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#1 of 10 OFFLINE   Chris Huber

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Posted September 07 2007 - 03:22 AM

I was checking out some Axioms.
http://www.axiomaudi...m/products.html
and
Elite 94TX
http://www.pioneerel....tailsComponent


The heavy duty speakers (VP150, M80, QS8) all say 4 or 6 ohms. If a Pioneer 94TX reciever lists 140watts @ 8 ohms, what would happen if you hooked up these 4 or 6 ohms speakers? Would it not play as loud or efficient?

Also, some speakers say 6 ohms (compatible with 8 ohms AVRs). Whats this mean for the above AVR? Does that mean it'll work, just not play as loud?

So whats the best way to go? Stick with the right ohms, in this case 8 with the 94TX? Or select biggest speakers, and ohms that do not match? (I think I know the answer here). Just wanted to see if I was missing anything...

#2 of 10 OFFLINE   JeremyErwin

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Posted September 07 2007 - 04:19 AM

Essentially, it will get hotter.

#3 of 10 OFFLINE   Chris Huber

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Posted September 07 2007 - 05:03 AM

Quote:
Originally Posted by JeremyErwin
Essentially, it will get hotter.


So, the AVR will get hotter? Will it still play loud with a 4 ohm load?

#4 of 10 OFFLINE   Robert_J

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Posted September 07 2007 - 05:08 AM

There's less resistance to the current going to the speaker. The receiver will output more wattage and get hotter. Will it play loud? Depends on how far you turn up the volume.

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#5 of 10 OFFLINE   John Garcia

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Posted September 07 2007 - 06:01 AM

It depends on a lot of things, like the sensitivity of each speaker, the size of your room and how loud you listen / what you consider "loud". At 4 Ohms, a speaker will draw more or less twice as much current as a similarly sensitive speaker that is 8 Ohms to achieve the same SPL.
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#6 of 10 OFFLINE   Matt Tucker

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Posted September 07 2007 - 06:32 AM

If your receiver had an ideal power supply, lowering the speaker impedance by 1/2 would get you about twice the power output. However, power supply voltages will drop with a heavier load (lower ohm speakers) and your power will not go up nearly as much.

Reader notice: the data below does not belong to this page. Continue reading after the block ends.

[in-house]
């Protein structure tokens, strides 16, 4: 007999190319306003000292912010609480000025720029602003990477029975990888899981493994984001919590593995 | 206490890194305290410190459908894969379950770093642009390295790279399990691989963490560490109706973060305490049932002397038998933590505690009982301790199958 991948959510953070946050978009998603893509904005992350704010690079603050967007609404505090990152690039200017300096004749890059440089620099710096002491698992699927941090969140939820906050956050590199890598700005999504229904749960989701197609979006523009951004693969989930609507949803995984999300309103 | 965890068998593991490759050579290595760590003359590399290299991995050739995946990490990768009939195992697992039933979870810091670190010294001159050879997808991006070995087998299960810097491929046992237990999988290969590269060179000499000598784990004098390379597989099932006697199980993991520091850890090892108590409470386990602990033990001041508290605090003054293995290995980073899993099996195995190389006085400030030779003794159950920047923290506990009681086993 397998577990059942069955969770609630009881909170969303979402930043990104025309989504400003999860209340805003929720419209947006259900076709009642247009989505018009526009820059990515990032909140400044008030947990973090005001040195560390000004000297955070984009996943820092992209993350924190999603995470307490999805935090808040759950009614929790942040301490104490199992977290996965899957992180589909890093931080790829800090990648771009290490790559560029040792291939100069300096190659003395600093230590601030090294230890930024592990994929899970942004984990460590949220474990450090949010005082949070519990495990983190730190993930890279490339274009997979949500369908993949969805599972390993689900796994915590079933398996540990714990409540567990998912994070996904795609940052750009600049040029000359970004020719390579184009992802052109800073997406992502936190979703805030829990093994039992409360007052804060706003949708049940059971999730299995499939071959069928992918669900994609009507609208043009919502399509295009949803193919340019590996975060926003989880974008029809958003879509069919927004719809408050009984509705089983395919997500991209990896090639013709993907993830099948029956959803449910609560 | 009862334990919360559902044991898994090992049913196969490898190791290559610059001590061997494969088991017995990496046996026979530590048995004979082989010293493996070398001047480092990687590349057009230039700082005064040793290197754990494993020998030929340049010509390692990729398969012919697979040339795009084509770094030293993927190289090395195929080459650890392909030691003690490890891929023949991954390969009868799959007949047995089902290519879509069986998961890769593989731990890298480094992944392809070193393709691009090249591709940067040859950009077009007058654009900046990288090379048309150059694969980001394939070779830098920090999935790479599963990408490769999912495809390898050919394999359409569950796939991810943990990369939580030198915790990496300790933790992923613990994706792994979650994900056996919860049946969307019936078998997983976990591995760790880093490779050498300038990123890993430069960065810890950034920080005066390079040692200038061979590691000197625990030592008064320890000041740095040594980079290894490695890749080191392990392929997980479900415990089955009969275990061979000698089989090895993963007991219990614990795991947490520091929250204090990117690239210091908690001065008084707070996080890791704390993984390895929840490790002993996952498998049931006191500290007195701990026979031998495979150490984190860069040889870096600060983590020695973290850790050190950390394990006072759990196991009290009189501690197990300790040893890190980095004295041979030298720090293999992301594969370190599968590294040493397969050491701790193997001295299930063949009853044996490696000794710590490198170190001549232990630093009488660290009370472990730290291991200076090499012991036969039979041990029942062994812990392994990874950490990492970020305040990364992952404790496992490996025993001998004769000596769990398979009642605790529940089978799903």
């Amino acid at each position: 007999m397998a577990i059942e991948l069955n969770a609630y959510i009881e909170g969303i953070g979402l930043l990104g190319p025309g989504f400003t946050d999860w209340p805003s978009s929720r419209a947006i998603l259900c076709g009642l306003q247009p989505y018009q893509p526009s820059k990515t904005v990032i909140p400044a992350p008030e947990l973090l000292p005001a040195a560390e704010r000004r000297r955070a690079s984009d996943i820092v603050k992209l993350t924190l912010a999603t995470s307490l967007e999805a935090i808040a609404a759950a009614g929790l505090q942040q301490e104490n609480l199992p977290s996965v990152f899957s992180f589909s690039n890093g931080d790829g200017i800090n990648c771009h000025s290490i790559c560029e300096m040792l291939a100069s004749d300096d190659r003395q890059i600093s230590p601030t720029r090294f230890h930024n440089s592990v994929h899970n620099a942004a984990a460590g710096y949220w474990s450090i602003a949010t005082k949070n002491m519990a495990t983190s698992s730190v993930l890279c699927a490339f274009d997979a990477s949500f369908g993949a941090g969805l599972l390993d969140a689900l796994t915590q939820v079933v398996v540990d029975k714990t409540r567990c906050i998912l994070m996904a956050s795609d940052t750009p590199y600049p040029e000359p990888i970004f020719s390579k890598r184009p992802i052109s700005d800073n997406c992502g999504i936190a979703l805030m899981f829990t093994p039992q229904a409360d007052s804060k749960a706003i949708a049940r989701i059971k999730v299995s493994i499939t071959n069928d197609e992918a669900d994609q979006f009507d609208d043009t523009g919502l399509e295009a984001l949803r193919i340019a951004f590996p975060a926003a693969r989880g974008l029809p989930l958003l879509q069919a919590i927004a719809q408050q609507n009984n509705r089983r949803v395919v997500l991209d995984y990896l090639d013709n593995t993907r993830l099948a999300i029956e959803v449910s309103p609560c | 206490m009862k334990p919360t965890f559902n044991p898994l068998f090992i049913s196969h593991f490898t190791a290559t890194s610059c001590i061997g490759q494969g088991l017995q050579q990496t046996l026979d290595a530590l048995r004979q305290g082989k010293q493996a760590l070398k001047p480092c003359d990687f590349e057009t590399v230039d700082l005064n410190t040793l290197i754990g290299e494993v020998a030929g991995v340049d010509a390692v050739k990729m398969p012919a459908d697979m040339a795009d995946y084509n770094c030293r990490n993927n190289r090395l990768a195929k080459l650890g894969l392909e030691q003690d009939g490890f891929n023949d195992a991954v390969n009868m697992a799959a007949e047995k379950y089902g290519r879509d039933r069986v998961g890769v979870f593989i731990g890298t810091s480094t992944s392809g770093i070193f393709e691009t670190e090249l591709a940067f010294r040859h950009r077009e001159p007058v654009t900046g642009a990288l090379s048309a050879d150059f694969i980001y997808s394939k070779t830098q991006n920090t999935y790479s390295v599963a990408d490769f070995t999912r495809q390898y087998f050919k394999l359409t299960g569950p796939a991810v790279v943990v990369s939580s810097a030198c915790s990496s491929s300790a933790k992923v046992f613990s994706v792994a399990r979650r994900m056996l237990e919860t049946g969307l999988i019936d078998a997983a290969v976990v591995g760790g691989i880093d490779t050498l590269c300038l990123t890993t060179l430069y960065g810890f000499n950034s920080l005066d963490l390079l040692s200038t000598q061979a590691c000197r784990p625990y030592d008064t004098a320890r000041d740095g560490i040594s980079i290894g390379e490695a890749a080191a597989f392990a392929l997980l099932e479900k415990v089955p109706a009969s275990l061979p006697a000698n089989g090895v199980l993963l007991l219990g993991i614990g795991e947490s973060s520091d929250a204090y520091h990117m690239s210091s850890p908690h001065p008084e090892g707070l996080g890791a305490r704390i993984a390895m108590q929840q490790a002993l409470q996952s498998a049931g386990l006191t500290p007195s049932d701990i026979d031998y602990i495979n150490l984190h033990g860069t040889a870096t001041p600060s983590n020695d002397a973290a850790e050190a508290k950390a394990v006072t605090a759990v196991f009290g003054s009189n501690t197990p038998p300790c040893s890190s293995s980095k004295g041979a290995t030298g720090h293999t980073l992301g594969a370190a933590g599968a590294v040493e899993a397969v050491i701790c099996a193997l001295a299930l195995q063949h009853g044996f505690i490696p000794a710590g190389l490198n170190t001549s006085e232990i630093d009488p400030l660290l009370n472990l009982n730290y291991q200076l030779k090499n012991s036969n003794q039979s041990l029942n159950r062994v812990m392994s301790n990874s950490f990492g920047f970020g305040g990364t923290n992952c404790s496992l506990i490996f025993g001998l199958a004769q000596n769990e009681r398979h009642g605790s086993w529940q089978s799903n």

The output transistors (in the receiver) will get more hot with more power coming out of your receiver and that is why many receivers can't handle 4 ohms speakers (not enough room for heat dissipation or a big beefy power supply).

I would recommend sticking to 8 ohms speakers if your receiver says 8 ohms. But, if you are not feeding deep bass to the speakers connected to the receiver (using the bass management on your receiver for all speakers) then you can probably use 6 ohm speakers without worry. The bass is where a lot of the power is and speakers impedances are not flat... they often drop in impedance at lower frequencies.

Matt

#7 of 10 OFFLINE   Raymond lee Leggs

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Posted September 07 2007 - 08:18 AM

You will have a serious case of *pop* goes the receiver if you don't watch the ohms, because a 4 ohm speaker can drop down to 2 OHMS! Posted Image

#8 of 10 OFFLINE   JeremyErwin

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Posted September 07 2007 - 08:37 AM

Quote:
Originally Posted by Raymond lee Leggs
You will have a serious case of *pop* goes the receiver if you don't watch the ohms, because a 4 ohm speaker can drop down to 2 OHMS! Posted Image

It varies from speaker to speaker. I have 8 ohm speakers that drop down to 3 ohms. But the Magnepans are 4 ohms across the board.

#9 of 10 OFFLINE   Mort Corey

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Posted September 07 2007 - 10:18 AM

I would consider the Axiom 50 series......or, replace the receiver.

Mort

#10 of 10 OFFLINE   JeremyErwin

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Posted September 07 2007 - 11:15 AM

If you feel you must, you can switch the receiver over to 6 ohm mode. And you can add a 2 channel amp for the front two channels.





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